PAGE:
Meat processors need to be aware of the pH of meat and the significance of it; because pH greatly affects the functionality of meat during processing.
What is pH? It is a measurement of acidity. The range for measuring pH is zero to fourteen; the lower the pH the more acidic a solution is, the higher the pH the more alkaline. In a normal living muscle the pH is approximately 7. Glycogen which is the source of energy for the muscle in the living animal is produced and stored in the liver. When energy is needed for muscle movement glycogen is converted to ATP. For this conversion to occur oxygen needs to be present. When the animal is slaughtered, oxygen is no longer present due to the removal of blood and the glycogen is instead broken down to lactic acid as the muscle turns into meat. The pH typically is in the range of 5.4 to 5.7 although sometimes factors come into play
which result in muscle pH being outside this range.
The drop in pH will influence the overall quality of the final meat product. The pH will affect the water holding capacity of meat and it may affect the color of the meat. Both the rate and extent of post-mortem pH fall will influence meat quality characteristics. A phenomenon called PSE in pork (which stands for Pale, Soft and Exudative) commonly results from a rapid breakdown of glycogen into lactic acid after slaughter. Some breeds are more susceptible to this rapid fall than others. PSE pork is at the lower end of the pH range.
PSE Pork DFD Beef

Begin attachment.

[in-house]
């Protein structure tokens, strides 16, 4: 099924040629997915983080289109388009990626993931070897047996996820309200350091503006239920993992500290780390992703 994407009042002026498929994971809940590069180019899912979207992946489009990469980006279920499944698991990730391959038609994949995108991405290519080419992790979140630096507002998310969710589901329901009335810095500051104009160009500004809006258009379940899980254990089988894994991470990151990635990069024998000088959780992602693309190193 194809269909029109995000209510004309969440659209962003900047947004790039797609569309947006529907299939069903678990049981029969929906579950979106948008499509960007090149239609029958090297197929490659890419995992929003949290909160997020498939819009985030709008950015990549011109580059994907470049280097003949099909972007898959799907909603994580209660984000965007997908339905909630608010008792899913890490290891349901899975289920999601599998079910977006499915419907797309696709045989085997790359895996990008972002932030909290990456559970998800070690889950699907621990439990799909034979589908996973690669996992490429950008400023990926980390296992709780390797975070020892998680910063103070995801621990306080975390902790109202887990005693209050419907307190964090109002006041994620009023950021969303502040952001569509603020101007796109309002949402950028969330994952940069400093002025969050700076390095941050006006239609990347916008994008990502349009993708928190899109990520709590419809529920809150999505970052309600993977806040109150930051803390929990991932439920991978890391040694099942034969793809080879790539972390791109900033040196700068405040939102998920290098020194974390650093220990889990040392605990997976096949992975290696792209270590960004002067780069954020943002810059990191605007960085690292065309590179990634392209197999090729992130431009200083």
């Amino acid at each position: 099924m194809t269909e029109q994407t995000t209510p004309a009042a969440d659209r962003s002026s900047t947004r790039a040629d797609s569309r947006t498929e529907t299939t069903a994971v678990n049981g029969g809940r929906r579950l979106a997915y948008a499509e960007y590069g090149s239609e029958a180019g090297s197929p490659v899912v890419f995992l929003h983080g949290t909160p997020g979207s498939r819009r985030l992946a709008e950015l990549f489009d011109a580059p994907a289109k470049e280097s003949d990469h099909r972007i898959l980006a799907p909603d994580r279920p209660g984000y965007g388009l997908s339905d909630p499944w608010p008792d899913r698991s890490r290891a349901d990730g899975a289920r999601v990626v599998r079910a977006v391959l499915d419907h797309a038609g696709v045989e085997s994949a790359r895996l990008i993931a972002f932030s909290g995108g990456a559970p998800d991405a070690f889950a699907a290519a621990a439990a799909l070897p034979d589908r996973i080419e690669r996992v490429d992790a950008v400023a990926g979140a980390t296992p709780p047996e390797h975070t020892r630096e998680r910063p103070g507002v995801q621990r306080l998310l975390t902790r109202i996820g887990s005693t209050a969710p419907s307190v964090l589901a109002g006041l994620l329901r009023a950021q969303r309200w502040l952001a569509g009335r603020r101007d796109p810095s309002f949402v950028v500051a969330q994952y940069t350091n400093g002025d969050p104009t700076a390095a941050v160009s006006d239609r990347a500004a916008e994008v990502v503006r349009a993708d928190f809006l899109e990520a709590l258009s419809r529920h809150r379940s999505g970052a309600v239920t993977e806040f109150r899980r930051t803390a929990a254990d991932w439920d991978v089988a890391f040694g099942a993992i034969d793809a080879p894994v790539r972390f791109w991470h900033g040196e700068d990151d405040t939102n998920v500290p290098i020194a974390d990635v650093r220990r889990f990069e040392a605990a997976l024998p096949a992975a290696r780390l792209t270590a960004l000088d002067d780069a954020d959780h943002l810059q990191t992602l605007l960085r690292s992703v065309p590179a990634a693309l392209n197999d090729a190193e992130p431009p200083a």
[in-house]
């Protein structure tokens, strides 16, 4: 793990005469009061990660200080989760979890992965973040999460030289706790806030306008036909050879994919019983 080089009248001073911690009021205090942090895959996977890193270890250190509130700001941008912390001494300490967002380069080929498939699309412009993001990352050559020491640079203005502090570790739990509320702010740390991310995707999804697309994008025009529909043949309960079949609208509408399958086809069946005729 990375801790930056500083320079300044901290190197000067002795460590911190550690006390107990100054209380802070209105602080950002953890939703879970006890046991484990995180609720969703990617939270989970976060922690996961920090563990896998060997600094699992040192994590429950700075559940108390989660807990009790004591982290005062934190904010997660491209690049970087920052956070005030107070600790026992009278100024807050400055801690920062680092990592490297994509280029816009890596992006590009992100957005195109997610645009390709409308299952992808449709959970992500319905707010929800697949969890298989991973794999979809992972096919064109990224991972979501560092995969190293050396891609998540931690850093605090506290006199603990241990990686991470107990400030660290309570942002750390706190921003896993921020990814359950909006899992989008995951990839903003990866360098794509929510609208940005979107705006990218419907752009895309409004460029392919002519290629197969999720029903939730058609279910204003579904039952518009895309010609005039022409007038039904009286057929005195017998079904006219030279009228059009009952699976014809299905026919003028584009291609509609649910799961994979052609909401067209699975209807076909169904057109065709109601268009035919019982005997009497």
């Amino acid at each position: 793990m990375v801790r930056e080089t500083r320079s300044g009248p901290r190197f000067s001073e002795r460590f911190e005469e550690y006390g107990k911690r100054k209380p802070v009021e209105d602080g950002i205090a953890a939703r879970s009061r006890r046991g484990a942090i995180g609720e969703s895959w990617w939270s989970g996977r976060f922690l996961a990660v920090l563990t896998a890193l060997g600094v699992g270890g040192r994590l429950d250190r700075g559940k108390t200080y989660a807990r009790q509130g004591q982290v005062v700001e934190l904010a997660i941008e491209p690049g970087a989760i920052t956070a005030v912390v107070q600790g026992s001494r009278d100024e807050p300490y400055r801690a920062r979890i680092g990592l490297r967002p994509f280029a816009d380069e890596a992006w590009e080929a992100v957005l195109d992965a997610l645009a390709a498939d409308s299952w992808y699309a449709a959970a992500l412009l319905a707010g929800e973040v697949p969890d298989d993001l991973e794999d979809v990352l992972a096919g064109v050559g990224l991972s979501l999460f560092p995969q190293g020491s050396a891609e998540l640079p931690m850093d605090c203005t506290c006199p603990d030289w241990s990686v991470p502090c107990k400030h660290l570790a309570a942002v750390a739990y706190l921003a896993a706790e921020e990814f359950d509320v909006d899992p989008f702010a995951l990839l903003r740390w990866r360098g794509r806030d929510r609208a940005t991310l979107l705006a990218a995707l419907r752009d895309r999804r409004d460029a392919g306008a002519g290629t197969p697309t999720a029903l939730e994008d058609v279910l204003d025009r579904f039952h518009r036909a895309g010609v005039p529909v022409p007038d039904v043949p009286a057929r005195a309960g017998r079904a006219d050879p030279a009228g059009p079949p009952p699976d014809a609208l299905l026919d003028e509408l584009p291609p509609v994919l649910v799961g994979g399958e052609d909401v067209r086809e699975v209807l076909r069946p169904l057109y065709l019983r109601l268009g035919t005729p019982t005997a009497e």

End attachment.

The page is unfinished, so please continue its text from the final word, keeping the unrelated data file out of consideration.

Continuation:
Environment also influences the extent of pH fall. Longer times of feed withdrawal, before transport for instance, will decrease the amount of glycogen present in the muscle at slaughter; thereby, resulting in a higher ultimate pH than normal. Meat that has a very high ultimate pH (i.e. greater than 6.3) appears relatively dry. This Dark, Firm and Dry (DFD) product has a relatively high water holding capacity although the color of the fresh meat is not appealing. The product also has a very firm texture and is also produced when animals experience long term pre-slaughter stress and are slaughtered before they can rest and replenish the glycogen. Since glycogen is the substrate for lactic acid production in muscle, the less glycogen that is present at harvest, the less lactic acid is produced after harvest and subsequently the less the pH decline in postmortem muscle. In cattle that are rested and not exposed to stress the DFD product will typically not occur.
With regards, to water holding capacity (WHC), the concept or term to be familiar with is isoelectric point (pl). This is the pH where positive charges are equal to negative charges. The isoelectric point of meat is approximately 5.2. As the pH of meat decreases due to the buildup of lactic acid, the pH approaches the isoelectric point. As the pH approaches the isoelectric point, the difference in positive and negative charges becomes less and less. When positive and negative charges are equal, we find the water holding capacity to be at its lowest level. This is important to keep in mind because normal meat pH of 5.4 to 5.7, as previously mentioned, is near the worst case in regards to WHC.
As the above graph indicates, to improve WHC in meat the processor needs to modify the pH so that it is further away from the isoelectric point. Examples of techniques that can accomplish this are minimizing stress of animals prior to slaughter, use of pre-rigor meat commonly know as "hot boned" and the addition of sodium phosphates during comminution.